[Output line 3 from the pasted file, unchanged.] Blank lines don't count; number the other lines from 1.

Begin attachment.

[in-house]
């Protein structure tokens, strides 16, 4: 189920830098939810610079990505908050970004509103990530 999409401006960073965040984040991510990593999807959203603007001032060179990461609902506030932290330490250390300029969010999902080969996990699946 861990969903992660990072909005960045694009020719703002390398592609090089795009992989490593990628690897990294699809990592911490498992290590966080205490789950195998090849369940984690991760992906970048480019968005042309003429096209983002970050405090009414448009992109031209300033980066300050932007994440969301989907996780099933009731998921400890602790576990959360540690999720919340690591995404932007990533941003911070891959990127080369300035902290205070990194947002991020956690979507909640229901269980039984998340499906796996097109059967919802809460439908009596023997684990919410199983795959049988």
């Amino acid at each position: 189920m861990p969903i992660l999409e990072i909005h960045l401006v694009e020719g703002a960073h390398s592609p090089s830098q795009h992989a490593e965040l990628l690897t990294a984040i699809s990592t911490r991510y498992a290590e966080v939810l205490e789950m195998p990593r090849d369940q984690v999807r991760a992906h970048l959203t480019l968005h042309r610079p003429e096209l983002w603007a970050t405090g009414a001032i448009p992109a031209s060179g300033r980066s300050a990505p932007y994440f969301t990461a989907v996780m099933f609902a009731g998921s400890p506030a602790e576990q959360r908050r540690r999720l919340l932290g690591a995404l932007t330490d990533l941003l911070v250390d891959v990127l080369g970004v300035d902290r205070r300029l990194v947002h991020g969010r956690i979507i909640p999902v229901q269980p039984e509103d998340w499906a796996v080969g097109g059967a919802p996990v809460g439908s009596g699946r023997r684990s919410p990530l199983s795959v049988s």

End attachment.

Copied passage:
């Amino acid at each position: 189920m861990p969903i992660l999409e990072i909005h960045l401006v694009e020719g703002a960073h390398s592609p090089s830098q795009h992989a490593e965040l990628l690897t990294a984040i699809s990592t911490r991510y498992a290590e966080v939810l205490e789950m195998p990593r090849d369940q984690v999807r991760a992906h970048l959203t480019l968005h042309r610079p003429e096209l983002w603007a970050t405090g009414a001032i448009p992109a031209s060179g300033r980066s300050a990505p932007y994440f969301t990461a989907v996780m099933f609902a009731g998921s400890p506030a602790e576990q959360r908050r540690r999720l919340l932290g690591a995404l932007t330490d990533l941003l911070v250390d891959v990127l080369g970004v300035d902290r205070r300029l990194v947002h991020g969010r956690i979507i909640p999902v229901q269980p039984e509103d998340w499906a796996v080969g097109g059967a919802p996990v809460g439908s009596g699946r023997r684990s919410p990530l199983s795959v049988s």